STIMULATION OF ADAPTIVE IMMUNITY
One of the most interesting developments in biomedical science during the past few decades has been elucidation of mechanisms mediating innate immunity. One set of innate immune mechanisms is humoral, such as complement activation.
Another set comprises pattern recognition receptors such as Toll-like receptors, which induce the production of interferons and other cytokines increasing resistance of cells such as monocytes to infections. Cytokines produced during innate immune responses are among the activators of adaptive immune responses. Antibodies exert additive or synergistic effects with mechanisms of innate immunity.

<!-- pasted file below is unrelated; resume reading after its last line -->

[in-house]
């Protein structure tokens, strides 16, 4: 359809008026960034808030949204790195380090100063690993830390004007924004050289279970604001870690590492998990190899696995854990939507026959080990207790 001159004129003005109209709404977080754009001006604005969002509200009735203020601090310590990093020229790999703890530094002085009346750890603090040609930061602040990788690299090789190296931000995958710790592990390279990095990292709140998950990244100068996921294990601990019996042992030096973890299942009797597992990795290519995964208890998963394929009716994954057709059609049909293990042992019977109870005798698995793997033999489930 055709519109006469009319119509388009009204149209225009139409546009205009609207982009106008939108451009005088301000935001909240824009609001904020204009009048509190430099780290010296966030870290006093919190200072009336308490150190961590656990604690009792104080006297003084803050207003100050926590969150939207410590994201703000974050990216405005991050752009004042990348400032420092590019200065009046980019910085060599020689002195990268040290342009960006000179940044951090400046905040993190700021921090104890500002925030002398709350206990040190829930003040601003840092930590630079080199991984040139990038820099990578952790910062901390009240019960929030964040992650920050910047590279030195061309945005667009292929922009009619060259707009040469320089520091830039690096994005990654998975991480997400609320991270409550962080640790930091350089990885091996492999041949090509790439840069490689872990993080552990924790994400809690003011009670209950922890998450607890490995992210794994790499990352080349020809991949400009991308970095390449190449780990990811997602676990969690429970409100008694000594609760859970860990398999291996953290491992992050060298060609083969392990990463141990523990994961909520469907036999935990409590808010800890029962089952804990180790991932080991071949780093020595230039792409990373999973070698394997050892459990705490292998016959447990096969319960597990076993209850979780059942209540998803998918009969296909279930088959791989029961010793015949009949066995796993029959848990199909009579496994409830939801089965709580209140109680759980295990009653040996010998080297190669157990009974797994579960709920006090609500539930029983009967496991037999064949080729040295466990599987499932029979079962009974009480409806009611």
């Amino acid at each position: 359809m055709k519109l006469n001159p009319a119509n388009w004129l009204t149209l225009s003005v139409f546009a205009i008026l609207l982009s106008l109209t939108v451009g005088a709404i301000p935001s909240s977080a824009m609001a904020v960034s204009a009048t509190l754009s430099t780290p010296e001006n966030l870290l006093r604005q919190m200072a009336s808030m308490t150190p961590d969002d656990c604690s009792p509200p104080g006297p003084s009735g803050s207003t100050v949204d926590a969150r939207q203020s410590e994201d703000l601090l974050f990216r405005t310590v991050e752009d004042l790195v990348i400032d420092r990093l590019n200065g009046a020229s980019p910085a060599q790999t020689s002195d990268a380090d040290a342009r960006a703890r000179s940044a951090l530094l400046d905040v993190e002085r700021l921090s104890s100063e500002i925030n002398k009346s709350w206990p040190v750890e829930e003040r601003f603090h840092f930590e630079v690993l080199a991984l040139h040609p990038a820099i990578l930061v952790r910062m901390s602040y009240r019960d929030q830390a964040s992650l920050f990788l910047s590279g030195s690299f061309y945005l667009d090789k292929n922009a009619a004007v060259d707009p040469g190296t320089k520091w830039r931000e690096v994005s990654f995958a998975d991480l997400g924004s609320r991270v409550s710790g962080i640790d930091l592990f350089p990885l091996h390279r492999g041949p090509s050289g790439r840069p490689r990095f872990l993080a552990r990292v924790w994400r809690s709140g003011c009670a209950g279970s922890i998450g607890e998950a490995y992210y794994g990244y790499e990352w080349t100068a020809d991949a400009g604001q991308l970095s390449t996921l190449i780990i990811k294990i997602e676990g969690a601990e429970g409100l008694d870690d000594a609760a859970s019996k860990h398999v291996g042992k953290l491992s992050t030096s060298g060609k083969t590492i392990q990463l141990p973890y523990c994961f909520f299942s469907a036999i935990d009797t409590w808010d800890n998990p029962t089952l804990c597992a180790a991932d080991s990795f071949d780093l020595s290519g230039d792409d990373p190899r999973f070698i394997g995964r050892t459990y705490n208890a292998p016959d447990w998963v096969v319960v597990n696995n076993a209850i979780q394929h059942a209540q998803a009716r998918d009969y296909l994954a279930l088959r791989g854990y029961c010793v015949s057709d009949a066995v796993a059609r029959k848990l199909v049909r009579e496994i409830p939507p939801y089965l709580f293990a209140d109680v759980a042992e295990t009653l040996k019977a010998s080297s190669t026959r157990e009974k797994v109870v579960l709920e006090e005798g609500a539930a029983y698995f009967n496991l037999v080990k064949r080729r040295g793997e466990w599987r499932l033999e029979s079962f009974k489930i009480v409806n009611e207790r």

Unstable HbS clusters Band-3, a major integral red cell protein; antibodies recognize these clusters and accelerate their removal by phagocytic cells. Clustered Band 3 proteins with attached antibodies activate complement, and complement C3 fragments are oposnins recognized by the CR1 complement receptor on phagocytic cells. (Arese, et al, 2005).
A population study has shown that the protective effect of the sickle-cell trait against faciparum malaria involves the augmentation of adaptive as well as innate immune responses to the malaria parasite, illustrating the expected transition from innate to adaptive immunity. (Williams, et al, 2005).